Shepherd recorded this sensible piece of advice from a local gamekeeper, to be kept in mind whenever one walks in bad weather. She was conscious of the danger of death on the hill, even though accidents were rare in her day.

The most depressing anti-access tract that I’ve come across is a book on bothyism in which the authors insist on their right to get drunk and stoned in every howff they visit, intimidating beginners, and making noise half the night. The way they style living it up in the wilds is every bit as proprietorial as the most paternalistic laird.

That’s the complexity of access; it isn’t closeness to one thing, but intimacy with as many things as possible.
For some years the condition I had worsened into what I called LWI, my Long Winter Illness. Four or five winter months were spent mostly in bed. The loss of lung capacity and stamina meant that May and June were a time of beginning over, when every path leading off from a car-park was an invitation that seemed blocked with gates. Physical illness takes our habitual measure of pace – which, being so familiar, is also invisible – and it dissects it, irradiating the surrounding landscape with a kind of vertigo-for-legs. There is that fear in any of us: will I get home from here. For some it kicks in sooner.
Standard measures of distance fall down. A walk of a few hundred yards might be possible, but each hundred yards less reduces the view exponentially. In the Cairngorms my beginner walks were along the gravel track by Felagie, among the pines beneath Craig Leek and, a little further along the line of the burn, by Creag na Spaine, the Spoonlike Crag, walking back down the glen towards Aberarder and Felagie. There’s a spot there with a nothing board-bridge, lovely birches and sweet bog myrtle. Two Summers’ running it brought me back to belonging.


            The Vein

Adam Watson gives Felagie from féith, bog stream, léig, marshy pool, while Diack suggest an alternative, the slow burn. Discussing the general term for these streams which compound the bog and the channel that drains from it, Robert MacFarlane suggests sinew.
This is the heart of access: to feel a sense of belonging, settle into a landscape, despite the strangeness that illness or limit brings. A few years ago, and again recently, a former collaborator became driven by some inner hurt to troll my work, taking offence at poem-labels. Their attacks tangled themselves with a voice for the experience of the dark winter months, when the wilds became inaccessible. Their anger was unrecognizable in terms of our former closeness, and yet it held some fundamental truth – an evocation of the self-accusing feelings that any of us can experience in terms of access.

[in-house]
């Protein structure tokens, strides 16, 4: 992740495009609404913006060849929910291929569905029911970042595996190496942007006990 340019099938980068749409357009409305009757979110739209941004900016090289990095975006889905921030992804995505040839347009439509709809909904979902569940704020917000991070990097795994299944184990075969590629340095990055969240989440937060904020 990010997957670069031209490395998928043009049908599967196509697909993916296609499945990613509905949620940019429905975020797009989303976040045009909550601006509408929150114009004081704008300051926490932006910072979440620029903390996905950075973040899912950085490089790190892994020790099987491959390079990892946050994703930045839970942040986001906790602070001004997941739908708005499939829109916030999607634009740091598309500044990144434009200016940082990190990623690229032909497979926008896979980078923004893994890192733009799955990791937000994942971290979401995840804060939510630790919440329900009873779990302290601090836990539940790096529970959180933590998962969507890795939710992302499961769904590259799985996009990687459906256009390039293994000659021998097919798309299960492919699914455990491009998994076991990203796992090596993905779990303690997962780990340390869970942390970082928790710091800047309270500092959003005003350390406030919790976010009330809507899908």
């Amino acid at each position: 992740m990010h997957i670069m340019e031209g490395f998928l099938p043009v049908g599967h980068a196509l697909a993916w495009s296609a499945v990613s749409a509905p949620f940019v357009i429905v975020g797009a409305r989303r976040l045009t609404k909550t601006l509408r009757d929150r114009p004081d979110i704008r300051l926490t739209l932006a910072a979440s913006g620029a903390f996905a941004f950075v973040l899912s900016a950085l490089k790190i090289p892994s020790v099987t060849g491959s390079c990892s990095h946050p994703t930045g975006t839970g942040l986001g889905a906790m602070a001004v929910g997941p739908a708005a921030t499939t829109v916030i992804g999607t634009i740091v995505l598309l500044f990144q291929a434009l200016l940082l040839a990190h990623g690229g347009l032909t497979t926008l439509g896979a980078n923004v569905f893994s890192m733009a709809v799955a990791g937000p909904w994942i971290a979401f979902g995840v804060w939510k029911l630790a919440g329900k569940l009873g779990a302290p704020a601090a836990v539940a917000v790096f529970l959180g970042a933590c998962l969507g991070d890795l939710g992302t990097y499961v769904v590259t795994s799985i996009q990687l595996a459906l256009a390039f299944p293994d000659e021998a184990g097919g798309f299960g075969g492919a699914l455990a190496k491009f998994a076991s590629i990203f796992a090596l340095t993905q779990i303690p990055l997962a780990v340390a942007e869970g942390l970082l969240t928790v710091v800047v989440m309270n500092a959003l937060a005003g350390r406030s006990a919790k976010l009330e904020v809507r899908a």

Their rage touched the inner recess in which inner permission dwells, saying: “you will never belong in nature.” Scary as it is to become the object of animus from someone whose life and work you are no longer connected to, the scenario replicated the feelings of vulnerability and shame that anyone with a physical or mental illness experiences, in terms of an allowance to dwell, for a while, in wild nature.

Kickback”, that’s how a woman who runs an urban croft project described the conflicted emotions that prevent young men becoming involved in a communal growing project. Gates can form inside any of us, whether from anger, dispossession, or hurt.

There is, finally, no relationship between the ways that I have found to begin to ‘belong’ in the wilds and the trauma of dispossession this particular artist feels, and I hope their journey of healing finds solace. One painful aspect of human nature is how the weak are attuned to weakness in others, and sometimes fearful or chary of it. As a culture the shrill protectiveness of rights of identity and rights of access are not the balm we hoped. Still, there can never be too much access, too much closing of distance, as long as it furthers care for the earth.

J. H. B. Bell: A Progress in Mountaineering
Lucius Burckhardt: 'Wasteland As Context’           
Francis Diack: The Inscriptions of Pictland
Robert MacFarlane: Landmarks
Jed Rasula: Destruction was my Beatrice
Nan Shepherd: The Living Mountain
T. Christopher Smout: Exploring Environmental History
Adam Watson: The Place Names of Upper Deeside

Hillside: Hannah Devereux, 2016
Glen Girnock: Hannah Devereux, 2015
Glen Girnock: Hannah Devereux, 2015
The Road North: front cover image by Tomohiko Ogawa
Heather: Hannah Devereux, 2015
Craig Leek, Rockslab Crag: Alec Finlay, 2015
from Some Colour Trends: Alec Finlay, 2014
Glen Ey: Hannah Devereux, 2015
Callater Burn: Hannah Devereux, 2016
Deer, Glen Ey: Hannah Devereux, 2015
Felagie Burn: Alec Finlay, 2015
Lichen: Alec Finlay, 2015
MOUNTAIN: Jo Monks, 2015

Gathering was commissioned by Hauser & Wirth, for the Fife Arms Hotel, Braemar; the project was launched in 2015 and will conclude in 2018.

The artist residency at University of Aberdeen is funded by The Leverhulme Trust; the project was launched in July 2016 and will conclude May 2017.